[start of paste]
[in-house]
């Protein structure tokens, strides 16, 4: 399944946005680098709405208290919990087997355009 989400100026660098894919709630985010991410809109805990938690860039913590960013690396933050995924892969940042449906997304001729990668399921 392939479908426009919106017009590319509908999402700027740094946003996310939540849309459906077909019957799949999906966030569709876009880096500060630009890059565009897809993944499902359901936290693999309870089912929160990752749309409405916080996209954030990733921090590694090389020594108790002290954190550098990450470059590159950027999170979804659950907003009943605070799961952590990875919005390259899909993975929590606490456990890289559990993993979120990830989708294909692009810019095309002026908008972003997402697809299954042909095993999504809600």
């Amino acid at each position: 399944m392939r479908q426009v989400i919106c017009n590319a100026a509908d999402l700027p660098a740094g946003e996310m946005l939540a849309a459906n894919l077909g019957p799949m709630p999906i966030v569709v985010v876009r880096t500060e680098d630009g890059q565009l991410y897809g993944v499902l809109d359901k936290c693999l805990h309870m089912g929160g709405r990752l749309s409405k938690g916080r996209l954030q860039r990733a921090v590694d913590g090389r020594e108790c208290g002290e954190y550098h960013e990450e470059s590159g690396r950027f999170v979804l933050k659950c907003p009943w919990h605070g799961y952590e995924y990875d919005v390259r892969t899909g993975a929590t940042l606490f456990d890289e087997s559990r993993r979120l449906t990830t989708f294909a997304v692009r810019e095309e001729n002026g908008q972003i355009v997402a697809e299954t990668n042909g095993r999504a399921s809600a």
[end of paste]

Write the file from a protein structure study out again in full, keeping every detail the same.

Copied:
[in-house]
């Protein structure tokens, strides 16, 4: 399944946005680098709405208290919990087997355009 989400100026660098894919709630985010991410809109805990938690860039913590960013690396933050995924892969940042449906997304001729990668399921 392939479908426009919106017009590319509908999402700027740094946003996310939540849309459906077909019957799949999906966030569709876009880096500060630009890059565009897809993944499902359901936290693999309870089912929160990752749309409405916080996209954030990733921090590694090389020594108790002290954190550098990450470059590159950027999170979804659950907003009943605070799961952590990875919005390259899909993975929590606490456990890289559990993993979120990830989708294909692009810019095309002026908008972003997402697809299954042909095993999504809600």
């Amino acid at each position: 399944m392939r479908q426009v989400i919106c017009n590319a100026a509908d999402l700027p660098a740094g946003e996310m946005l939540a849309a459906n894919l077909g019957p799949m709630p999906i966030v569709v985010v876009r880096t500060e680098d630009g890059q565009l991410y897809g993944v499902l809109d359901k936290c693999l805990h309870m089912g929160g709405r990752l749309s409405k938690g916080r996209l954030q860039r990733a921090v590694d913590g090389r020594e108790c208290g002290e954190y550098h960013e990450e470059s590159g690396r950027f999170v979804l933050k659950c907003p009943w919990h605070g799961y952590e995924y990875d919005v390259r892969t899909g993975a929590t940042l606490f456990d890289e087997s559990r993993r979120l449906t990830t989708f294909a997304v692009r810019e095309e001729n002026g908008q972003i355009v997402a697809e299954t990668n042909g095993r999504a399921s809600a």